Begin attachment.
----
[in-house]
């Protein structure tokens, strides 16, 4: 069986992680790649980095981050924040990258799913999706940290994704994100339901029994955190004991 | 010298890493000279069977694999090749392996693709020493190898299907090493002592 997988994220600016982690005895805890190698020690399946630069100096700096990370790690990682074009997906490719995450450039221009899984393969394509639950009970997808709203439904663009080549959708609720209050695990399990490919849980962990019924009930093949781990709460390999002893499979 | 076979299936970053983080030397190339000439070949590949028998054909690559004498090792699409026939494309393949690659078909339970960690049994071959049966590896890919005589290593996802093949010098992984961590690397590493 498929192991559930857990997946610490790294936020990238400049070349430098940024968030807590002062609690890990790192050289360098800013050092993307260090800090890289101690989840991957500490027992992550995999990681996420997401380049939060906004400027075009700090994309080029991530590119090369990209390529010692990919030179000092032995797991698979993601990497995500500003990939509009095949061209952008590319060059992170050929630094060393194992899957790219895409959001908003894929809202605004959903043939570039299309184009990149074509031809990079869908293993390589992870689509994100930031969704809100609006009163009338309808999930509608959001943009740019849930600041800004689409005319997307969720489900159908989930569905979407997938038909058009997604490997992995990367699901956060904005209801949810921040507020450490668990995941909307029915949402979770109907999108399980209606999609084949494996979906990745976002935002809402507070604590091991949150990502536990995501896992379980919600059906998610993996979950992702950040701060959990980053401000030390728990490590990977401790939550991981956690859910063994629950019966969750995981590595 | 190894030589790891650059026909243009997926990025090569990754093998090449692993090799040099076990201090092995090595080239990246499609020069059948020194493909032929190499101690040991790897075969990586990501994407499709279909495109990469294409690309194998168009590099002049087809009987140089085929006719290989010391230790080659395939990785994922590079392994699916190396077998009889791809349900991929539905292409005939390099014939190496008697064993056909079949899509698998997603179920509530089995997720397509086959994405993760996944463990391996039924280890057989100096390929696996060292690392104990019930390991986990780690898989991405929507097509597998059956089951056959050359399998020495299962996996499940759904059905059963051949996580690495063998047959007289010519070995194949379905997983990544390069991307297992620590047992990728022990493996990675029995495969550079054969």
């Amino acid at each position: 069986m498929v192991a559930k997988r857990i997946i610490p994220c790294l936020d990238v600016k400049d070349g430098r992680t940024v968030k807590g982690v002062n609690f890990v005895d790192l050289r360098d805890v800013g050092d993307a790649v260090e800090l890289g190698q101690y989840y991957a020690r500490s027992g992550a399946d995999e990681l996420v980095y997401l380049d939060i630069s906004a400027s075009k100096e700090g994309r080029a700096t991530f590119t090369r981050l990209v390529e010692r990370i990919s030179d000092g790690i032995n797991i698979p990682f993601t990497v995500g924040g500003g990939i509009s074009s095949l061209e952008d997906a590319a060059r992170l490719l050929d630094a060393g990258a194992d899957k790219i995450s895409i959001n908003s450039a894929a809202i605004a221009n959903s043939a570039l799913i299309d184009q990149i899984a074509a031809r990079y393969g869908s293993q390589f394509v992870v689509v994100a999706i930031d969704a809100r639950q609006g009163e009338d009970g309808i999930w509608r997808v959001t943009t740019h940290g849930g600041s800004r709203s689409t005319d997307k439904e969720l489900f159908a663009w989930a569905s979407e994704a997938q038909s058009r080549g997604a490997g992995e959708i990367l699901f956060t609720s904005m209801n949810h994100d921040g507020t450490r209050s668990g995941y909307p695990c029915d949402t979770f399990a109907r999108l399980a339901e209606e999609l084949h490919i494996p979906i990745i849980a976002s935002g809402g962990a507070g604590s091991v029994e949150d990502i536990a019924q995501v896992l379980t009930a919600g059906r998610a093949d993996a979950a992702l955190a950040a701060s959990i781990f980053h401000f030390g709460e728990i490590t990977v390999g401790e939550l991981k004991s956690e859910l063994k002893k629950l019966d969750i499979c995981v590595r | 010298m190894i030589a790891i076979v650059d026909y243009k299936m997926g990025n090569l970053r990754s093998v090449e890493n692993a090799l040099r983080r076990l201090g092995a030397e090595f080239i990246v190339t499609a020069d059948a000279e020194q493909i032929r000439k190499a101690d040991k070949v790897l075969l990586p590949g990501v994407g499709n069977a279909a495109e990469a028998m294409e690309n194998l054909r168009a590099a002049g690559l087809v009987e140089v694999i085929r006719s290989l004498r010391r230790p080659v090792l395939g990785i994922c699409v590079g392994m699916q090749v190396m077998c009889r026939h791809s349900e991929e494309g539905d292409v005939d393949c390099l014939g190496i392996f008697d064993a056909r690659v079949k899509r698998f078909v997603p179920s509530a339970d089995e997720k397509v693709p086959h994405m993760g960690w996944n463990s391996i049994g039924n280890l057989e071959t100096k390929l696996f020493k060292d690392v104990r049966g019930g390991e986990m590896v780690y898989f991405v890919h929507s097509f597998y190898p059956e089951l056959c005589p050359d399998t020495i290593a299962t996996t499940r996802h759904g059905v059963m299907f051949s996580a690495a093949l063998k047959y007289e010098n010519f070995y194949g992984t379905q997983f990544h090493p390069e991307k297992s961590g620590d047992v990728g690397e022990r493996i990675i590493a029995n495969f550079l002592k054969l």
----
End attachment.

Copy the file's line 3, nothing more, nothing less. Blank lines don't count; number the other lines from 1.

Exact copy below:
């Amino acid at each position: 069986m498929v192991a559930k997988r857990i997946i610490p994220c790294l936020d990238v600016k400049d070349g430098r992680t940024v968030k807590g982690v002062n609690f890990v005895d790192l050289r360098d805890v800013g050092d993307a790649v260090e800090l890289g190698q101690y989840y991957a020690r500490s027992g992550a399946d995999e990681l996420v980095y997401l380049d939060i630069s906004a400027s075009k100096e700090g994309r080029a700096t991530f590119t090369r981050l990209v390529e010692r990370i990919s030179d000092g790690i032995n797991i698979p990682f993601t990497v995500g924040g500003g990939i509009s074009s095949l061209e952008d997906a590319a060059r992170l490719l050929d630094a060393g990258a194992d899957k790219i995450s895409i959001n908003s450039a894929a809202i605004a221009n959903s043939a570039l799913i299309d184009q990149i899984a074509a031809r990079y393969g869908s293993q390589f394509v992870v689509v994100a999706i930031d969704a809100r639950q609006g009163e009338d009970g309808i999930w509608r997808v959001t943009t740019h940290g849930g600041s800004r709203s689409t005319d997307k439904e969720l489900f159908a663009w989930a569905s979407e994704a997938q038909s058009r080549g997604a490997g992995e959708i990367l699901f956060t609720s904005m209801n949810h994100d921040g507020t450490r209050s668990g995941y909307p695990c029915d949402t979770f399990a109907r999108l399980a339901e209606e999609l084949h490919i494996p979906i990745i849980a976002s935002g809402g962990a507070g604590s091991v029994e949150d990502i536990a019924q995501v896992l379980t009930a919600g059906r998610a093949d993996a979950a992702l955190a950040a701060s959990i781990f980053h401000f030390g709460e728990i490590t990977v390999g401790e939550l991981k004991s956690e859910l063994k002893k629950l019966d969750i499979c995981v590595r | 010298m190894i030589a790891i076979v650059d026909y243009k299936m997926g990025n090569l970053r990754s093998v090449e890493n692993a090799l040099r983080r076990l201090g092995a030397e090595f080239i990246v190339t499609a020069d059948a000279e020194q493909i032929r000439k190499a101690d040991k070949v790897l075969l990586p590949g990501v994407g499709n069977a279909a495109e990469a028998m294409e690309n194998l054909r168009a590099a002049g690559l087809v009987e140089v694999i085929r006719s290989l004498r010391r230790p080659v090792l395939g990785i994922c699409v590079g392994m699916q090749v190396m077998c009889r026939h791809s349900e991929e494309g539905d292409v005939d393949c390099l014939g190496i392996f008697d064993a056909r690659v079949k899509r698998f078909v997603p179920s509530a339970d089995e997720k397509v693709p086959h994405m993760g960690w996944n463990s391996i049994g039924n280890l057989e071959t100096k390929l696996f020493k060292d690392v104990r049966g019930g390991e986990m590896v780690y898989f991405v890919h929507s097509f597998y190898p059956e089951l056959c005589p050359d399998t020495i290593a299962t996996t499940r996802h759904g059905v059963m299907f051949s996580a690495a093949l063998k047959y007289e010098n010519f070995y194949g992984t379905q997983f990544h090493p390069e991307k297992s961590g620590d047992v990728g690397e022990r493996i990675i590493a029995n495969f550079l002592k054969l």